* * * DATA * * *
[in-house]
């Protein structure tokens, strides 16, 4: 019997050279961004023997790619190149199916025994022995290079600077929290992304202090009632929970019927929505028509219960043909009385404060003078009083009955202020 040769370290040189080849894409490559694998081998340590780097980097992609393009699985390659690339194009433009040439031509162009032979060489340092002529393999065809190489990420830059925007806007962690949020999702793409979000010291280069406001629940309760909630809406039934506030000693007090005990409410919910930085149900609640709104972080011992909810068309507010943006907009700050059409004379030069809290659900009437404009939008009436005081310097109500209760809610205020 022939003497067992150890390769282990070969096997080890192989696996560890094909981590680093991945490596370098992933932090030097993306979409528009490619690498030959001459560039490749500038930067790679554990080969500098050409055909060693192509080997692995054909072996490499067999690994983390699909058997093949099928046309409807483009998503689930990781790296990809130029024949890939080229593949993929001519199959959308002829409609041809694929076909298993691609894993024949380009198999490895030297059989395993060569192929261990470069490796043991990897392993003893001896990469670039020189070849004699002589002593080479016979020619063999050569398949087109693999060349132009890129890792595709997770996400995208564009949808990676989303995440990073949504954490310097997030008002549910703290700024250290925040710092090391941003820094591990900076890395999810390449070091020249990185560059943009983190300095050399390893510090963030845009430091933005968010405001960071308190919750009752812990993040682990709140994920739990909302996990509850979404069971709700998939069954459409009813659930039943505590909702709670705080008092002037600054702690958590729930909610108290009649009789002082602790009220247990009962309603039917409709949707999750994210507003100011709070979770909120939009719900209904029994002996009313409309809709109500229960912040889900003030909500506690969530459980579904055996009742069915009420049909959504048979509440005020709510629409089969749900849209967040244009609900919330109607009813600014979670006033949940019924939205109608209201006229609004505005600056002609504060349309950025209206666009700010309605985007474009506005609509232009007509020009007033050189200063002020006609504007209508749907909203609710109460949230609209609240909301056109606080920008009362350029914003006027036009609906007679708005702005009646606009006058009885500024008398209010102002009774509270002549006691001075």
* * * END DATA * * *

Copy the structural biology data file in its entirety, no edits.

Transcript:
[in-house]
């Protein structure tokens, strides 16, 4: 019997050279961004023997790619190149199916025994022995290079600077929290992304202090009632929970019927929505028509219960043909009385404060003078009083009955202020 040769370290040189080849894409490559694998081998340590780097980097992609393009699985390659690339194009433009040439031509162009032979060489340092002529393999065809190489990420830059925007806007962690949020999702793409979000010291280069406001629940309760909630809406039934506030000693007090005990409410919910930085149900609640709104972080011992909810068309507010943006907009700050059409004379030069809290659900009437404009939008009436005081310097109500209760809610205020 022939003497067992150890390769282990070969096997080890192989696996560890094909981590680093991945490596370098992933932090030097993306979409528009490619690498030959001459560039490749500038930067790679554990080969500098050409055909060693192509080997692995054909072996490499067999690994983390699909058997093949099928046309409807483009998503689930990781790296990809130029024949890939080229593949993929001519199959959308002829409609041809694929076909298993691609894993024949380009198999490895030297059989395993060569192929261990470069490796043991990897392993003893001896990469670039020189070849004699002589002593080479016979020619063999050569398949087109693999060349132009890129890792595709997770996400995208564009949808990676989303995440990073949504954490310097997030008002549910703290700024250290925040710092090391941003820094591990900076890395999810390449070091020249990185560059943009983190300095050399390893510090963030845009430091933005968010405001960071308190919750009752812990993040682990709140994920739990909302996990509850979404069971709700998939069954459409009813659930039943505590909702709670705080008092002037600054702690958590729930909610108290009649009789002082602790009220247990009962309603039917409709949707999750994210507003100011709070979770909120939009719900209904029994002996009313409309809709109500229960912040889900003030909500506690969530459980579904055996009742069915009420049909959504048979509440005020709510629409089969749900849209967040244009609900919330109607009813600014979670006033949940019924939205109608209201006229609004505005600056002609504060349309950025209206666009700010309605985007474009506005609509232009007509020009007033050189200063002020006609504007209508749907909203609710109460949230609209609240909301056109606080920008009362350029914003006027036009609906007679708005702005009646606009006058009885500024008398209010102002009774509270002549006691001075």